Lately, even Silicon Valley seems to be taking notice of rising inequality, as companies and executives step forward to say all the right things – though many activists believe the tech firms’ PR is a way of deflecting angst away from companies and onto government.

Emmett Carson, chief executive and president of the Silicon Valley Community Foundation, said in a recent interview with the Chronicle that housing is, and continues to be, a pressing issue in the Valley.

“If prices continue to rise, the people at the bottom end of the income pile either double up in housing…they move further out, or, they take a larger share of their already limited income to try to find housing,” Carson said.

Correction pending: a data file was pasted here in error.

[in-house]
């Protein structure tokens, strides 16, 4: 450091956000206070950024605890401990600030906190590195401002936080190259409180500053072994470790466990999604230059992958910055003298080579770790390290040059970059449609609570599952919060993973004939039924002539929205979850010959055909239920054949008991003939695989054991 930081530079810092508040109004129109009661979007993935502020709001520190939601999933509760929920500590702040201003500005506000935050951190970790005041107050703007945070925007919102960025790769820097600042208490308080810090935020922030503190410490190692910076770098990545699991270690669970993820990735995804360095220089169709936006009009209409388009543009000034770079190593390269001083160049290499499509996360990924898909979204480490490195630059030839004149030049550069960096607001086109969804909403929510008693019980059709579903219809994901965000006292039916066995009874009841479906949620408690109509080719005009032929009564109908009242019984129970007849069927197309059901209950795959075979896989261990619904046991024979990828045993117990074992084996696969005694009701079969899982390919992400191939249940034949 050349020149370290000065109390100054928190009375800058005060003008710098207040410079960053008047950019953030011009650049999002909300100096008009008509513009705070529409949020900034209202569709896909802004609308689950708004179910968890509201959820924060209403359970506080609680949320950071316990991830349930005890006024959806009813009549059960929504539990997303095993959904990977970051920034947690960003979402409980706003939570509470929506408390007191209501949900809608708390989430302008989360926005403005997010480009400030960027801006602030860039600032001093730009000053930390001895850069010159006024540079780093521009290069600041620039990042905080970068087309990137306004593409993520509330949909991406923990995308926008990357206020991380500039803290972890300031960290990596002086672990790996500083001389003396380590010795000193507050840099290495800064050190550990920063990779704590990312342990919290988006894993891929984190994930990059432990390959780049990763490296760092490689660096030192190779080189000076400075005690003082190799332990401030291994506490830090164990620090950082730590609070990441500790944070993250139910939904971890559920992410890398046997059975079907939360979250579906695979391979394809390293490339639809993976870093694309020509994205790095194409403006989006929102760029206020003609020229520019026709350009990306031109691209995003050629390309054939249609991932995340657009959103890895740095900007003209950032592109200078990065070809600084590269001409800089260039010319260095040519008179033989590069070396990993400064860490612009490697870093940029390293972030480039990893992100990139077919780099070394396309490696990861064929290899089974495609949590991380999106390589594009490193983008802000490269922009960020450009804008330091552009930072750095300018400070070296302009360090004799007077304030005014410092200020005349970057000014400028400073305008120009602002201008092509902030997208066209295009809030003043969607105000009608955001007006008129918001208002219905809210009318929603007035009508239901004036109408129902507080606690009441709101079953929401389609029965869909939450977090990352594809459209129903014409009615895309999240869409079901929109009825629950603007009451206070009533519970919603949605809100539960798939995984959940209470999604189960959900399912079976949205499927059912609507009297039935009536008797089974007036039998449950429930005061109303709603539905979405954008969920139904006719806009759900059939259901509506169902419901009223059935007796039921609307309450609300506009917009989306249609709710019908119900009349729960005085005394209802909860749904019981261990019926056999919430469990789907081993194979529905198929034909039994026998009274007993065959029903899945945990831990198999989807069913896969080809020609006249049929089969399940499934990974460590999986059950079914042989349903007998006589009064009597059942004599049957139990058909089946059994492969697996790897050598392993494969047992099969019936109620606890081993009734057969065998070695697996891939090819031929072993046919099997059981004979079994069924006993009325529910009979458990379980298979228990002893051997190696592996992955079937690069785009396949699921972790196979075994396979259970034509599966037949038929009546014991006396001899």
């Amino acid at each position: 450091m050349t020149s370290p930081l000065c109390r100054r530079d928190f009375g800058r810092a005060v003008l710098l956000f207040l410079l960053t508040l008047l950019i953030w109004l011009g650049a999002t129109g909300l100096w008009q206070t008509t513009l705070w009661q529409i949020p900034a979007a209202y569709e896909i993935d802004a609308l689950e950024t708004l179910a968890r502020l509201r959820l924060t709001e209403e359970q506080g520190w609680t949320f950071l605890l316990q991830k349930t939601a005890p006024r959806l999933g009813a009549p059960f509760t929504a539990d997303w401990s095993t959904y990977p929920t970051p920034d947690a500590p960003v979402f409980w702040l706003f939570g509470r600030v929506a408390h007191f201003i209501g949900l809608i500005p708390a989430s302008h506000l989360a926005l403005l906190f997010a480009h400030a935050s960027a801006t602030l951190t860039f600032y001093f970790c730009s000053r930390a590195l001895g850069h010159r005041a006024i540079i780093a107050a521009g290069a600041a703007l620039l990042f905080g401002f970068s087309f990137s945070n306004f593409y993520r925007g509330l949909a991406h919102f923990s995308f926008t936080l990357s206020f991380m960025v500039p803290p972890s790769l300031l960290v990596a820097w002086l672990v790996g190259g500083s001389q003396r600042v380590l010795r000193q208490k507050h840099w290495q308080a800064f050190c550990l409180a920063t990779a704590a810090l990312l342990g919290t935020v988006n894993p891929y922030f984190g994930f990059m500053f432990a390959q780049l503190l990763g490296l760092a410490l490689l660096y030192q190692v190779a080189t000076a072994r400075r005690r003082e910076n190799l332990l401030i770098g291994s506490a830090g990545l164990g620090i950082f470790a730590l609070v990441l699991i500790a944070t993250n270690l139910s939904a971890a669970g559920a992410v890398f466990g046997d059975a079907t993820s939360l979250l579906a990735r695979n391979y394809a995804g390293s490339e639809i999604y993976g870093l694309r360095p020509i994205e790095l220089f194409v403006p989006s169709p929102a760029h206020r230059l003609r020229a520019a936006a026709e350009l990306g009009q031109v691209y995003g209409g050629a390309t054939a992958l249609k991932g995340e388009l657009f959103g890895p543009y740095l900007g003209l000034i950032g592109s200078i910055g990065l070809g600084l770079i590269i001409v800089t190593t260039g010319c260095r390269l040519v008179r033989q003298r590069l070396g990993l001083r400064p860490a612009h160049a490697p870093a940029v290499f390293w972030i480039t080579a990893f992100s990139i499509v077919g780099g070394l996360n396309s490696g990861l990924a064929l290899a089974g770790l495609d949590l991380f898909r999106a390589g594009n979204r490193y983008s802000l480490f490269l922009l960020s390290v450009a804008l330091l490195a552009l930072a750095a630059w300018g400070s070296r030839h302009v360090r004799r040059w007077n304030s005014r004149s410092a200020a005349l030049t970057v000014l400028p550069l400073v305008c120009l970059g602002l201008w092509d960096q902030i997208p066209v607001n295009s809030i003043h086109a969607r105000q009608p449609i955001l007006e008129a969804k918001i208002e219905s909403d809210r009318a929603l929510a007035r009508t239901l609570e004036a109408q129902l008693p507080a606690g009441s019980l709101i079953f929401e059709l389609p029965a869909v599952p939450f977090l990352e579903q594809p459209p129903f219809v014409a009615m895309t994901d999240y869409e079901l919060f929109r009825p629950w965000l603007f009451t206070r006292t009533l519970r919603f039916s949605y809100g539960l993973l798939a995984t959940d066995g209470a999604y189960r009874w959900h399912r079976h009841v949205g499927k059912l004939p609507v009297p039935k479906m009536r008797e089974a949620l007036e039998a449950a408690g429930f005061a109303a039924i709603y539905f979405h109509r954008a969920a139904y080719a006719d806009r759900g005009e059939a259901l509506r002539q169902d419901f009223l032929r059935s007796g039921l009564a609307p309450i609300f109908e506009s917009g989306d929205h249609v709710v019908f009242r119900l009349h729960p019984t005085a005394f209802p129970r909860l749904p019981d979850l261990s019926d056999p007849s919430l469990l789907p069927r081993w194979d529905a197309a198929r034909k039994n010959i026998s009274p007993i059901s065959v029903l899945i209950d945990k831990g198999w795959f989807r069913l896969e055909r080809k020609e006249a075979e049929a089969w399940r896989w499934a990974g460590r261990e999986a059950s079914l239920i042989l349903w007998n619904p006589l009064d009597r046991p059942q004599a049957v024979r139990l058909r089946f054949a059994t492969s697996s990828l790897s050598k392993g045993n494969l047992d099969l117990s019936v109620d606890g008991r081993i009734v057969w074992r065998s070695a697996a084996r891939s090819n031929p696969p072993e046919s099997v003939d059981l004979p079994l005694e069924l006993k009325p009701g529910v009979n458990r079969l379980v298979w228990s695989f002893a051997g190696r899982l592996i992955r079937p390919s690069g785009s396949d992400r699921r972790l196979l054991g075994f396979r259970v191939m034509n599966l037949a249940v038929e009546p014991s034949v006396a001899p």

“And a healthy economy has to have housing, for everyone that lives in that community,” he continued. “For all the jobs in the economy, there needs to be a place for people to live. Just having economic success alone is not going to work out.”

But that type of rhetoric offers little solace to those facing eviction or massive increases in rental prices as a direct result of rising inequality fueled by regional tech giants like Twitter, Google and Facebook – companies which are not even paying their share in taxes.

A residential building owner who holds property throughout the Bay Area told Occupy.com that landlords know the market – and they are willing to boot out families in order to earn more money while rents are soaring. This, he said, “leads to many families and others who have honest jobs and make a decent living on the outside, unable to pay for their current homes.”